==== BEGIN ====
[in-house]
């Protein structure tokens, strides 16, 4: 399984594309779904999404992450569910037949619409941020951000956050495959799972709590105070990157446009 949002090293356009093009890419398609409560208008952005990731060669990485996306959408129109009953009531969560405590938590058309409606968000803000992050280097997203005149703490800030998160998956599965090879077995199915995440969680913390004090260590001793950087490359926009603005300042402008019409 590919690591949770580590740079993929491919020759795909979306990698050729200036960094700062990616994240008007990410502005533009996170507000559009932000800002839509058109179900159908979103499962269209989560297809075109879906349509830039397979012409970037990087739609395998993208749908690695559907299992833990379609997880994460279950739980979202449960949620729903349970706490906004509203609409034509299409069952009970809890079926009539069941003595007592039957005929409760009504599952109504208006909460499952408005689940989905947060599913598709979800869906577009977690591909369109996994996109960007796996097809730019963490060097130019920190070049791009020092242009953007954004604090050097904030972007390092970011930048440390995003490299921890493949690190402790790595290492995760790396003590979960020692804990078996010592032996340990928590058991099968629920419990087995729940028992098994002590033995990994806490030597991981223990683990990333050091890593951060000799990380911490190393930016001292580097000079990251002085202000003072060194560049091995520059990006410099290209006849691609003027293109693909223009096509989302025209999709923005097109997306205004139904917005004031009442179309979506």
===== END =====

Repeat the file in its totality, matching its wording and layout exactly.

[in-house]
């Protein structure tokens, strides 16, 4: 399984594309779904999404992450569910037949619409941020951000956050495959799972709590105070990157446009 949002090293356009093009890419398609409560208008952005990731060669990485996306959408129109009953009531969560405590938590058309409606968000803000992050280097997203005149703490800030998160998956599965090879077995199915995440969680913390004090260590001793950087490359926009603005300042402008019409 590919690591949770580590740079993929491919020759795909979306990698050729200036960094700062990616994240008007990410502005533009996170507000559009932000800002839509058109179900159908979103499962269209989560297809075109879906349509830039397979012409970037990087739609395998993208749908690695559907299992833990379609997880994460279950739980979202449960949620729903349970706490906004509203609409034509299409069952009970809890079926009539069941003595007592039957005929409760009504599952109504208006909460499952408005689940989905947060599913598709979800869906577009977690591909369109996994996109960007796996097809730019963490060097130019920190070049791009020092242009953007954004604090050097904030972007390092970011930048440390995003490299921890493949690190402790790595290492995760790396003590979960020692804990078996010592032996340990928590058991099968629920419990087995729940028992098994002590033995990994806490030597991981223990683990990333050091890593951060000799990380911490190393930016001292580097000079990251002085202000003072060194560049091995520059990006410099290209006849691609003027293109693909223009096509989302025209999709923005097109997306205004139904917005004031009442179309979506």